The Times left repeated and detailed messages regarding these accusations with Mr. Balazs, his executive assistant and his personal publicist, Pierre Rougier. The messages were not returned. Attempts to reach Mr. Balazs through the general managers at his hotels were also unsuccessful.
Mr. Balazs stepped down as chairman of the Standard chain’s board in March to focus, he said then, on his luxury properties.
A former employee, Sarah, who worked briefly at the front desk of the Chateau Marmont in the early 1990s, is one of the women speaking up; she asked that her last name be withheld, fearing retribution from Mr. Balazs. Her account was confirmed by a friend she told a few years ago, and she provided emails she said were exchanged between her and Mr. Balazs in October addressing the incident.
It was spring 1991, Sarah recalled, and Mr. Balazs was visiting Los Angeles and asked her to dinner in Koreatown. As an employee, Sarah said, she felt obligated to attend. At the time, Mr. Balazs was married to Katie Ford, the daughter of Eileen and Gerard Ford who started Ford Models, and with whom Mr. Balazs has two children. (In July he had a son with Cosima Vesey, a London socialite.) Sarah said they stayed at dinner a short time, before Mr. Balazs suggested they leave.
They went to a mud-wrestling club. There, Sarah said, he grabbed her arm, pinned her against a wall and covered her mouth with his mouth. He put his hand down the front of her pants and pushed his fingers in her vagina.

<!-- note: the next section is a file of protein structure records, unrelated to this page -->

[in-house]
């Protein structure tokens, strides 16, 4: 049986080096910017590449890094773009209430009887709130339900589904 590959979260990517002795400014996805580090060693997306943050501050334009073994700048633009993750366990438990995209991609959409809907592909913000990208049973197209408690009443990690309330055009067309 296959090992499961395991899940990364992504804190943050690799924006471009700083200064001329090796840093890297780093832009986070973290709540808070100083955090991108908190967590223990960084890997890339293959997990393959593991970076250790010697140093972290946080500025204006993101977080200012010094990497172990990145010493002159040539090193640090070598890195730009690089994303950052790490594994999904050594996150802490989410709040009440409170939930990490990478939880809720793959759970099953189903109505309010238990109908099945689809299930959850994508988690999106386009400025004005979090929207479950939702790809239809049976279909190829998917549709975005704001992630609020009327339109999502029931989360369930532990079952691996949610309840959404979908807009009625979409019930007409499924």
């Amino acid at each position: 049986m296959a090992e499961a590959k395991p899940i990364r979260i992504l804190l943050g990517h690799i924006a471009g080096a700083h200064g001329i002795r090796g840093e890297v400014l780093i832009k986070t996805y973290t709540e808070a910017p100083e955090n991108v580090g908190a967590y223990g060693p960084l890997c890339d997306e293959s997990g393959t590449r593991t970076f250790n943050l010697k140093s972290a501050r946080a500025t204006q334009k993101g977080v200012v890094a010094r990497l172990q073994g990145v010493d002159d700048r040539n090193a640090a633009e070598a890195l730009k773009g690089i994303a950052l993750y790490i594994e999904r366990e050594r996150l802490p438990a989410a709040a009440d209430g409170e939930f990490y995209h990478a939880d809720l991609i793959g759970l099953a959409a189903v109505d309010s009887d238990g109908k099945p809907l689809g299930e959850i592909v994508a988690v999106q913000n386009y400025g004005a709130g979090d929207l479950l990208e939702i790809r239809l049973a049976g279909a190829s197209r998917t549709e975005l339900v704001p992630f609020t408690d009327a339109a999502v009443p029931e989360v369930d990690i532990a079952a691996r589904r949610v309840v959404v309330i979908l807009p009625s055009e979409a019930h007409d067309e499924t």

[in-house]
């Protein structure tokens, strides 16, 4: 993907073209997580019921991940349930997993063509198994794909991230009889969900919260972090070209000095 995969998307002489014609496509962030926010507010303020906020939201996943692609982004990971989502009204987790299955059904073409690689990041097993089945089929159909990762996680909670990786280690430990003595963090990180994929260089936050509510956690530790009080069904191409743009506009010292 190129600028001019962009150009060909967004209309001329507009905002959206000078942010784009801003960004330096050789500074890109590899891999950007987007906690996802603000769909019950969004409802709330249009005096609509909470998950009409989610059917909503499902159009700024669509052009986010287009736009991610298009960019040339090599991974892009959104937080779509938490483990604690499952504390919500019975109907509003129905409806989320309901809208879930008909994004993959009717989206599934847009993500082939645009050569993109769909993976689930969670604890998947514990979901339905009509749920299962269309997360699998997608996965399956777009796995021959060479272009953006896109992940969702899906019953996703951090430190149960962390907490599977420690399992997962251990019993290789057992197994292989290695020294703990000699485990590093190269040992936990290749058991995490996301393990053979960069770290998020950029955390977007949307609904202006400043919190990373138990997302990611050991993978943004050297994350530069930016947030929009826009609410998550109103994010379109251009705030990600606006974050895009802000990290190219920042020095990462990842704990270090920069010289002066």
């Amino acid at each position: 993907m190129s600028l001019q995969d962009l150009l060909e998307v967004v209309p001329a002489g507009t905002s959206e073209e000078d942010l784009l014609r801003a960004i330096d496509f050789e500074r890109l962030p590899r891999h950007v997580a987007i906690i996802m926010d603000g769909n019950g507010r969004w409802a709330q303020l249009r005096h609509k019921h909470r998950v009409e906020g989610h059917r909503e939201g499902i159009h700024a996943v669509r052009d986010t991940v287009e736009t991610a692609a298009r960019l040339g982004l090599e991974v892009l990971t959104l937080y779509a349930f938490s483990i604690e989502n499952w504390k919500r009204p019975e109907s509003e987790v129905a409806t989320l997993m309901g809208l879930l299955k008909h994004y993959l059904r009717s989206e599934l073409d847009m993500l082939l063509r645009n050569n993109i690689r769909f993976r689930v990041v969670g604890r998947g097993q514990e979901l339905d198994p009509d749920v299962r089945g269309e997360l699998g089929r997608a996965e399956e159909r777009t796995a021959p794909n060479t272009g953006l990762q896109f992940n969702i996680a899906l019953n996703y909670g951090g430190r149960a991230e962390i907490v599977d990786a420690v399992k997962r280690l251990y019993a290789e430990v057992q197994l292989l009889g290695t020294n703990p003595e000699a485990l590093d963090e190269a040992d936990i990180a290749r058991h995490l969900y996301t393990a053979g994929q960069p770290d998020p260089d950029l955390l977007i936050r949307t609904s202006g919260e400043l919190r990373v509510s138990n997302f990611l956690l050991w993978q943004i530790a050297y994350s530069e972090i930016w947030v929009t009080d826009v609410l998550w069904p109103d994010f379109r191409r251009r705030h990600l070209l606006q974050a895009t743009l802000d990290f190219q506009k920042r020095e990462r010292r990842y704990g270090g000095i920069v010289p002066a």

“I just froze,” she said. They drove home in silence. (Another former employee had a similar story of Mr. Balazs once pinning her against an elevator wall and trying to kiss her. She evaded him, she said.) Months after the incident, Sarah left her job at the Chateau Marmont.
In the email exchange she said she had with Mr. Balazs and provided to The Times, she confronted him about this series of events. He responded to her email warmly, said he didn’t recall what had happened, and offered to speak further. Sarah declined and recently consulted with a lawyer.
Elodie Trouche, one of Mr. Balazs’s personal assistants for two years beginning in 2011, said she did not witness inappropriate behavior at corporate headquarters. “He was professional and polite,” Ms. Trouche said. “It was about doing the job.” She could not speak to people’s experiences at the hotels where Mr. Balazs spent a lot of his time, often staying overnight.
A 26-year-old female media executive also said she had an encounter with Mr. Balazs, in 2013, in which he touched her without consent. The woman is the daughter of a prominent Manhattan couple. The Times agreed not to name her because she had not told her father. Her account was confirmed by a former roommate who said the woman told her about the incident the night it happened.
The woman said she was attending a downtown party during New York Fashion Week in September, as the guest of a male friend. Mr. Balazs was also a guest at the party. The friend knew Mr. Balazs; they said hello. The woman said the hotelier turned to her and greeted her warmly, as if he knew her. She was surprised by his effusiveness. “I was aware of who he was,” the woman said. But she did not recall ever meeting Mr. Balazs. They did not speak the rest of the evening, although she said Mr. Balazs occasionally glanced at her.
Later that night, she said, she walked to the bathroom, past a table, and felt a presence behind her. She said she felt a hand reach between her legs from behind and grab her crotch. “I jumped,” she said. She turned and saw Mr. Balazs. She nervously laughed and said the hotelier laughed as well before walking away.
The woman went home and told her roommate, and now regrets not saying anything to Mr. Balazs at the time.
“I was humiliated,” she said.